The Circle of Life in Suburbia

Don’t know if you have noticed, or possibly been directly effected by it, but the economy in the United States is not very strong right now.  It’s about to be Spring Break as of tomorrow, and gas prices will no doubt go up inexplicably again.  What has that got to do with my birds?  Well, Just as I am setting up breeding pairs and putting nest boxes out in the aviary, my husband was let go from his job.

Already I had been looking at severe down-sizing of the flock and hope to move almost all to outside cages over the summer.  But now there is urgency in the decisions.  I can’t put it off or do things in stages,  So to whom do I say good-bye?

I have always taken in cockatiels and parakeets that were no longer wanted in their homes.  I have a super tame and sweet love bird because the family that owned him lost their house and had to move in to no-pets apartments.  Mike and I weathered a previous bout of his unemployment, and we are in a much better place financially now than at that time.  I am hopeful that things will turn around in a short time, and I can go back to planning to retire and hand feed chicks and take in more birds if needed.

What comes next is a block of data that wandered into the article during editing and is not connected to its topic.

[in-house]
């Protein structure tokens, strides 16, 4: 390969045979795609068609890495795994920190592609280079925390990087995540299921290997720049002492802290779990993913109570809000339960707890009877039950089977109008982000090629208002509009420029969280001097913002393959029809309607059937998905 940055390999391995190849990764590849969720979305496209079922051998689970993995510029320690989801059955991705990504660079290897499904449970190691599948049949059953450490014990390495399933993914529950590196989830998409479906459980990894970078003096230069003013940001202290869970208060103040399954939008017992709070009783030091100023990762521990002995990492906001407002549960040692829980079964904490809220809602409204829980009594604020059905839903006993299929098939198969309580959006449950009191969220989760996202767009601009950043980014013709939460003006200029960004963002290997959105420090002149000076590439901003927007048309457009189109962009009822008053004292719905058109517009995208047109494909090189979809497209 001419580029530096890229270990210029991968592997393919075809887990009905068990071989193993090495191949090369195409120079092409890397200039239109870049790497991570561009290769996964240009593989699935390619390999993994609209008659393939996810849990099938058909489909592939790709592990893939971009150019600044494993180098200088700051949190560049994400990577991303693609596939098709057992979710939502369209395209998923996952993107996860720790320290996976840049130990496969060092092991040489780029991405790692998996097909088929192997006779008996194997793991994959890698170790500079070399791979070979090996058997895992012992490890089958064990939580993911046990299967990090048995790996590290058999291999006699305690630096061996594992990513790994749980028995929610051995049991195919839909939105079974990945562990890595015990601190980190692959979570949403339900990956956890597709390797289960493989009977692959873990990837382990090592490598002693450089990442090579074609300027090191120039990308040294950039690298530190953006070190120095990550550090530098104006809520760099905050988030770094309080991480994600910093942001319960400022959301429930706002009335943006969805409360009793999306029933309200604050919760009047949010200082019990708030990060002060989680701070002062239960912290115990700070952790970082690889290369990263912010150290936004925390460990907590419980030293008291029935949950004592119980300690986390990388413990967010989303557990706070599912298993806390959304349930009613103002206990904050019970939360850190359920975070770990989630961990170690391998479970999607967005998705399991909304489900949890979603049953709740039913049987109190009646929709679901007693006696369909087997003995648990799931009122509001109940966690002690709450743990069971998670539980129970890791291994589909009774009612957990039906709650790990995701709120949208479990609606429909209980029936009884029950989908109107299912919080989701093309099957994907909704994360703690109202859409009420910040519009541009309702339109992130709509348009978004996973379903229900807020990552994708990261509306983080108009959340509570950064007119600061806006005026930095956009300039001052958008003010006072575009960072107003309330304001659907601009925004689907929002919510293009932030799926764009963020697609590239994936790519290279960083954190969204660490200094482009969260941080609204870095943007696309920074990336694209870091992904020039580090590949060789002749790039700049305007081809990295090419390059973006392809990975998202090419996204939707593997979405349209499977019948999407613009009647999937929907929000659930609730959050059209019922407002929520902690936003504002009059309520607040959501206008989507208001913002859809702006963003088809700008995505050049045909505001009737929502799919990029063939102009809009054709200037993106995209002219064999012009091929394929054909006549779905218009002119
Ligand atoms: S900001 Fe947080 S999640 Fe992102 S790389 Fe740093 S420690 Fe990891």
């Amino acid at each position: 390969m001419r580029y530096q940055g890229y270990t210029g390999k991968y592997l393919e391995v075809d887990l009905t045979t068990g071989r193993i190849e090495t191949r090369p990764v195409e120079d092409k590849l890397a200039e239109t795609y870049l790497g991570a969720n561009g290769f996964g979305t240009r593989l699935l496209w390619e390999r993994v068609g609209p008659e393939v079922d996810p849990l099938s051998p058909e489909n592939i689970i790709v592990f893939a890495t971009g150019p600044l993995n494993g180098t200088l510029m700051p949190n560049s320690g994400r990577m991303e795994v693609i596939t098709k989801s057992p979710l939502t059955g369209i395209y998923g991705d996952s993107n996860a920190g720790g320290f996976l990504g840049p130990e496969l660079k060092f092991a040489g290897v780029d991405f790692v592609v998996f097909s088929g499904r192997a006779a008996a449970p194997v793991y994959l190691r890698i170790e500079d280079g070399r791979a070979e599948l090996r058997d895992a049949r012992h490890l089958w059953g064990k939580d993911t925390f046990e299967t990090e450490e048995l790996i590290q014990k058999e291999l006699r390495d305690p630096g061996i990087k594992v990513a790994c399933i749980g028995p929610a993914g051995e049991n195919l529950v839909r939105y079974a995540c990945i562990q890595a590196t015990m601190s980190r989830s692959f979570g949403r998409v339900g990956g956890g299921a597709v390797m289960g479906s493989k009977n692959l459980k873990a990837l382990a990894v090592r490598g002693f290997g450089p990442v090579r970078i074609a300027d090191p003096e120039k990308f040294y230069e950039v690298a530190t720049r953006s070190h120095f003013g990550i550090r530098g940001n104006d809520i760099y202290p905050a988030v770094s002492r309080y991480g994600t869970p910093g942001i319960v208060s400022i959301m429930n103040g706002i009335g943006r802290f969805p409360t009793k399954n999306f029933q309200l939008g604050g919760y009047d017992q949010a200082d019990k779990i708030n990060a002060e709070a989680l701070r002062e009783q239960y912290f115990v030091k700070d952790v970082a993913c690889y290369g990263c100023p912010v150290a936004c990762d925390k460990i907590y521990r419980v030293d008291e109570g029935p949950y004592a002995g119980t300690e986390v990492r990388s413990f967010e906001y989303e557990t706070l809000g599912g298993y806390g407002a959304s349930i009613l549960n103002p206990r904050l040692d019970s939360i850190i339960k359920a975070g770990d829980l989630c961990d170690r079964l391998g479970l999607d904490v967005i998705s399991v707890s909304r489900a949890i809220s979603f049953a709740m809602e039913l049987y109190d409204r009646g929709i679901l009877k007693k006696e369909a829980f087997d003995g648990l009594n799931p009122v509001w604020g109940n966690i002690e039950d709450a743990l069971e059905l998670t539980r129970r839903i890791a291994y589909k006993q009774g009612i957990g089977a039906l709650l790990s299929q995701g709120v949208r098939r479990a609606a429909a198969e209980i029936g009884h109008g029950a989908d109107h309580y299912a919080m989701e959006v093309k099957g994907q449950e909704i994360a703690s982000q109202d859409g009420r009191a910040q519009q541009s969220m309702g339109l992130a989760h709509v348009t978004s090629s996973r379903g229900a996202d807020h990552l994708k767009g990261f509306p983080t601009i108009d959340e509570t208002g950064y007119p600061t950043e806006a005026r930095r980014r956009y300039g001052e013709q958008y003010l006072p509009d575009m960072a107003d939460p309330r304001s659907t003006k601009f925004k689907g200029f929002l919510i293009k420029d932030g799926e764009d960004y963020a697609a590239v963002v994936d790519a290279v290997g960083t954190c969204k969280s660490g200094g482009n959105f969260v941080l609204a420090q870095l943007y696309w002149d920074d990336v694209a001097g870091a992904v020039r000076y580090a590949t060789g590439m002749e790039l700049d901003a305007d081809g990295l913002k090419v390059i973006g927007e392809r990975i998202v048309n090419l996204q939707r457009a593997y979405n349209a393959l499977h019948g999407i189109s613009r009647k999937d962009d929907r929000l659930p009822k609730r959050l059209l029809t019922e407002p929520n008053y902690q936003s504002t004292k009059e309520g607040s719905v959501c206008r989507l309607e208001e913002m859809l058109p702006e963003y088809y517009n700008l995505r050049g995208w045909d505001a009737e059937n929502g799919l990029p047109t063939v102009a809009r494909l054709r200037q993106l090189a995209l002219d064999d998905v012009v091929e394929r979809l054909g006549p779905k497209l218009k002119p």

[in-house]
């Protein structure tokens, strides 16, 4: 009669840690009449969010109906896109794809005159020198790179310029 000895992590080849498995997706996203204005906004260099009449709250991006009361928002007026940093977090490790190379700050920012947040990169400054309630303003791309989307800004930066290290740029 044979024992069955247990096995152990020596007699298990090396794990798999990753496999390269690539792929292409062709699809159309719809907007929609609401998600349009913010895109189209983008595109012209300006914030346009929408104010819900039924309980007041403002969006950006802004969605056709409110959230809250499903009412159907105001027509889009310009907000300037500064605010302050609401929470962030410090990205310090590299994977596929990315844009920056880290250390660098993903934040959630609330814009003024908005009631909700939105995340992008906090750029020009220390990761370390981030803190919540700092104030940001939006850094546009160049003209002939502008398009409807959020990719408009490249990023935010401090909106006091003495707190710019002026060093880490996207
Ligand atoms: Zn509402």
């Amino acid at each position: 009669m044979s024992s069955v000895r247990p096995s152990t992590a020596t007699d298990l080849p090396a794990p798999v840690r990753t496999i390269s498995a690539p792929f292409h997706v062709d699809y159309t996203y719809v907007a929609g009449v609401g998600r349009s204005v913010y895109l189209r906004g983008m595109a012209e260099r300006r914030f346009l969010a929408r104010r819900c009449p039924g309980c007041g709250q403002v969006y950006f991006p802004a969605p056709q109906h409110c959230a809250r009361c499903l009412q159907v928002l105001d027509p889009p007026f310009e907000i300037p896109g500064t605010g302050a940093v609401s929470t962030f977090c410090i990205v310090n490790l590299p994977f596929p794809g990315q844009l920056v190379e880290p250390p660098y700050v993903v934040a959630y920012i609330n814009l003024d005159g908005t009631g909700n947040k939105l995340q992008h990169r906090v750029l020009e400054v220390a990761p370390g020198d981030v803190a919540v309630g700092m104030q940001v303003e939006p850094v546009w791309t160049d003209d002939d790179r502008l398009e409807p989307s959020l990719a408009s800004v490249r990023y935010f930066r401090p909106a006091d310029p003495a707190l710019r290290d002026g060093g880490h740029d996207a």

Even as I place nest boxes, and hope for better things, I see the older birds and know their days are numbered.  In a flock of this size, there are always losses.  Not always the senior birds.  Hens of all species can have a rough time with egg-laying, and if not quickly remedied, the condition of egg binding will be fatal.  And I was checking the clutch of button quail eggs daily, ready to pull the chicks in to a brooder as soon as they hatched.  But I wasn’t in time, and the one chick that did hatch died, and the nest was scattered, either by the male or the other females.  Still, I have the four adults intact this time.  And perhaps an incubator will come my way.

Keeping a positive attitude is important when working with parrots.  The African grays know something is different, and when Mike is home all day with them, they will no doubt like the change.  We’ll do what needs to be done, and time will hatch out a future full of new experiences.  We can label them good and we can find a reason to celebrate our suburban circle of life.

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